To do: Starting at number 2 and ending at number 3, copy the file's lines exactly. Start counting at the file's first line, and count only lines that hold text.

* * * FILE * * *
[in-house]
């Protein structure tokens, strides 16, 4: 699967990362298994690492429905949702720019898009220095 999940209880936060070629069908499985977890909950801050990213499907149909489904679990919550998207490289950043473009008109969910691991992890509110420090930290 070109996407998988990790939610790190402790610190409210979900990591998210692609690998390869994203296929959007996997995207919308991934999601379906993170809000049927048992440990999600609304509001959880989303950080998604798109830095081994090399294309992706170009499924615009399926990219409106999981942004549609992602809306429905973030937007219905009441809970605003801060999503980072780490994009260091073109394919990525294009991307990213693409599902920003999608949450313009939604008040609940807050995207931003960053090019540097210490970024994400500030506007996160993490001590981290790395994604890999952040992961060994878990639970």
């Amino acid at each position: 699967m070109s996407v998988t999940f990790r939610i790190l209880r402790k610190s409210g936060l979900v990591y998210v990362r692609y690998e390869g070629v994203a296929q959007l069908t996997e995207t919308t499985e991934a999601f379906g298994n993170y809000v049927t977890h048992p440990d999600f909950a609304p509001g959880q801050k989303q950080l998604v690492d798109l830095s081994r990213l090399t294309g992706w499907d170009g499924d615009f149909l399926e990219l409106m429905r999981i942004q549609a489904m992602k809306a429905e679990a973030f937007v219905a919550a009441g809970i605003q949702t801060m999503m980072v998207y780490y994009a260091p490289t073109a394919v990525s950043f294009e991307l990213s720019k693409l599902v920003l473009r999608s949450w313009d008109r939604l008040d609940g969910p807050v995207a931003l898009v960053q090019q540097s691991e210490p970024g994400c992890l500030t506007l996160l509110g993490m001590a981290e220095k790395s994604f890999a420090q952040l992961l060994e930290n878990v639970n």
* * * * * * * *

């Protein structure tokens, strides 16, 4: 699967990362298994690492429905949702720019898009220095 999940209880936060070629069908499985977890909950801050990213499907149909489904679990919550998207490289950043473009008109969910691991992890509110420090930290 070109996407998988990790939610790190402790610190409210979900990591998210692609690998390869994203296929959007996997995207919308991934999601379906993170809000049927048992440990999600609304509001959880989303950080998604798109830095081994090399294309992706170009499924615009399926990219409106999981942004549609992602809306429905973030937007219905009441809970605003801060999503980072780490994009260091073109394919990525294009991307990213693409599902920003999608949450313009939604008040609940807050995207931003960053090019540097210490970024994400500030506007996160993490001590981290790395994604890999952040992961060994878990639970």
């Amino acid at each position: 699967m070109s996407v998988t999940f990790r939610i790190l209880r402790k610190s409210g936060l979900v990591y998210v990362r692609y690998e390869g070629v994203a296929q959007l069908t996997e995207t919308t499985e991934a999601f379906g298994n993170y809000v049927t977890h048992p440990d999600f909950a609304p509001g959880q801050k989303q950080l998604v690492d798109l830095s081994r990213l090399t294309g992706w499907d170009g499924d615009f149909l399926e990219l409106m429905r999981i942004q549609a489904m992602k809306a429905e679990a973030f937007v219905a919550a009441g809970i605003q949702t801060m999503m980072v998207y780490y994009a260091p490289t073109a394919v990525s950043f294009e991307l990213s720019k693409l599902v920003l473009r999608s949450w313009d008109r939604l008040d609940g969910p807050v995207a931003l898009v960053q090019q540097s691991e210490p970024g994400c992890l500030t506007l996160l509110g993490m001590a981290e220095k790395s994604f890999a420090q952040l992961l060994e930290n878990v639970n």